The correlation between stress and sleep deprivation is becoming increasingly apparent in Australian society. Medical Journal of Australian reported that insomnia is a very common disorder which has significant long-term health consequences. Australian population surveys have shown that 13%–33% of the adult population have regular difficulty either getting to sleep or staying asleep. Insomnia can occur as a primary disorder or, more commonly, it can be comorbid with other physical or mental disorders.
Why does stress affect sleep? Stress is widely recognized as the body’s response to potentially harmful situations, whether real or imagined. Although the effects of stress most certainly vary from person to person, general reactions include quickened breathing, tightened muscles, spiked blood pressure, and an increased heart rate.
Mindfulness techniques for Sleep?
These are, in short, all individual components of the body’s intrinsic and universally acknowledged “fight-or-flight” response. Many stressed out people have trouble falling asleep because they feel the weight of these symptoms most heavily at night.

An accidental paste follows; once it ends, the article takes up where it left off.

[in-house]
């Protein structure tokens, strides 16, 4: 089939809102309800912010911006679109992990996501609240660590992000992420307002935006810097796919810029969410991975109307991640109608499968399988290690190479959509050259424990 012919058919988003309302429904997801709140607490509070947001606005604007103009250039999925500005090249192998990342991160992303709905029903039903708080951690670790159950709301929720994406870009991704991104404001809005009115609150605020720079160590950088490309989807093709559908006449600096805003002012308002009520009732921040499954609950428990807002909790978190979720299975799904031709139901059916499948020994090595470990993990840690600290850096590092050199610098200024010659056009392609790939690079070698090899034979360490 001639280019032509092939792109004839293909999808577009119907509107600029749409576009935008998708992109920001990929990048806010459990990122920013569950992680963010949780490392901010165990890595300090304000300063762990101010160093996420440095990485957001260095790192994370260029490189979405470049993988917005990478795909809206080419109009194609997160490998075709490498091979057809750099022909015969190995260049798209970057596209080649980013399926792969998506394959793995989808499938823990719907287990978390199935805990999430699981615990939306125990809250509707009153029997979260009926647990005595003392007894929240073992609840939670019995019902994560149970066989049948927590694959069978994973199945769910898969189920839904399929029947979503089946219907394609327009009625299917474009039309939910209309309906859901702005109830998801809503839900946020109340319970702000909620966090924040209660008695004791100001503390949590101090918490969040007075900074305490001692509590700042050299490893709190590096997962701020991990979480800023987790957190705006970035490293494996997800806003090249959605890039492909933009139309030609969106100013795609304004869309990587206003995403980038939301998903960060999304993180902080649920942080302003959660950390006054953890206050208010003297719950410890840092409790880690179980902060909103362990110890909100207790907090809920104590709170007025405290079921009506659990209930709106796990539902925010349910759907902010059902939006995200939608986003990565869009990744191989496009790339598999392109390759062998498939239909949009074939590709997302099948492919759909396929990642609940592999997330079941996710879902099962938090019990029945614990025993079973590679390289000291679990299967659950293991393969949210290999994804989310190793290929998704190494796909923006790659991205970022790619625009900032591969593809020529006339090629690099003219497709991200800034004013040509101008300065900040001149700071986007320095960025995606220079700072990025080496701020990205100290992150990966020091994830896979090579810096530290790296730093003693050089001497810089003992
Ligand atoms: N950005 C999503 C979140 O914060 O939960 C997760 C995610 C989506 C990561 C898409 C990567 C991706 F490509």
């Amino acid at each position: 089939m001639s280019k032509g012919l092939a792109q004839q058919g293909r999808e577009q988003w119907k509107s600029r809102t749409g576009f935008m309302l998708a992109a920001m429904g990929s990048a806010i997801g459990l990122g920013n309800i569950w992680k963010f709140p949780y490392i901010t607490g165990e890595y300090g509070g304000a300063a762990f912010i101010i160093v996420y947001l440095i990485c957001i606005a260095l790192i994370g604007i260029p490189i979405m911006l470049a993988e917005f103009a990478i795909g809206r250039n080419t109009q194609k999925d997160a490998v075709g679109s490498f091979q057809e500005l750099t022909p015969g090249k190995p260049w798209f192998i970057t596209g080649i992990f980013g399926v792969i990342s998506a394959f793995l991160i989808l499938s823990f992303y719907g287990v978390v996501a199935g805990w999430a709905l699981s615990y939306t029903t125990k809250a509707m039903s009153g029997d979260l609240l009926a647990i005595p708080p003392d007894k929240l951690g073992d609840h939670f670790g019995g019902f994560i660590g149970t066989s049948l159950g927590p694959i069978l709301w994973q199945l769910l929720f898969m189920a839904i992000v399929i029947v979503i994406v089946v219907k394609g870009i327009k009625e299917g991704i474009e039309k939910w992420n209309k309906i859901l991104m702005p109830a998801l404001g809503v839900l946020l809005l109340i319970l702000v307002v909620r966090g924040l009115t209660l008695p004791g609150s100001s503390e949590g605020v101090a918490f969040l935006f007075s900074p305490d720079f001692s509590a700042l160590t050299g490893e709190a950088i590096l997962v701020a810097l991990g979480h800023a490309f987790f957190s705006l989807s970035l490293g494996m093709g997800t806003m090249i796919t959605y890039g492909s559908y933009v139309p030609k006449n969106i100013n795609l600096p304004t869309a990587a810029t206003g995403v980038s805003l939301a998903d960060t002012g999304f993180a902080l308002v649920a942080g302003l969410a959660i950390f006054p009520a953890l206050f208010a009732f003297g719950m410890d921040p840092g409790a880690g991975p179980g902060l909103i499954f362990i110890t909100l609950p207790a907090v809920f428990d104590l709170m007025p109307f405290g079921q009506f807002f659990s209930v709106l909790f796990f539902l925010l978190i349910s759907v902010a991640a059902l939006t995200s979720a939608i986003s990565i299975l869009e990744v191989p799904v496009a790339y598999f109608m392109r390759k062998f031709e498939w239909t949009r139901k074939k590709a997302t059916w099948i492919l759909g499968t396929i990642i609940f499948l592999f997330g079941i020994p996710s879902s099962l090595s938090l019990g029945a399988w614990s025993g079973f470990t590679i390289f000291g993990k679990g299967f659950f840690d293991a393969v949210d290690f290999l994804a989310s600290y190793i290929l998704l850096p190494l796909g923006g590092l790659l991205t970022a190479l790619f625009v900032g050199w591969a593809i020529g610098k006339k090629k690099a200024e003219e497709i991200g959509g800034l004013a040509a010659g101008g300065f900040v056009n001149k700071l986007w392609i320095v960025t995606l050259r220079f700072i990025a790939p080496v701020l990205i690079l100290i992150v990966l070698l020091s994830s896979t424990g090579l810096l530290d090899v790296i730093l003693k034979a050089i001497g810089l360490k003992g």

Because the effects of stress include quick and shallow breaths that stem almost exclusively from the upper chest, perpetually stressed and anxious people are actually in the detrimental habit of under-breathing. Many stressed people are even known for subconsciously holding their breath.
That being said, mindful breathing practices are noticeably absent from the vast majority of Western medicine. Those most familiar with the relationship between breathing and the body tend to be yogis and practitioners of Eastern wellness methodologies.
According to Medical Journal of Australia, In recent years, the technique of mindfulness has become increasingly popular and is likely to be effective in helping to promote sleep. This is by reducing cognitive and physiological arousal. Mindfulness treatment interventions have demonstrated statistically and clinically significant improvements in several night-time symptoms of insomnia.
Naturally, the chattering mind is focused on past or future events, whereas mindfulness focuses on being non-judgmental and being in present, which potentially can reduce mind activation.
There are a few self-help techniques you can do for instant letting go of negative thoughts, reading boring books or having a quick medication in bed. I personally use this Mindfulness meditation CDs. You can also try it on Youtube https://www.youtube.com/watch?v=aTCXcxLjNcA
Cr., Medical Journal of Australia, Mindfulness Meditation Techniques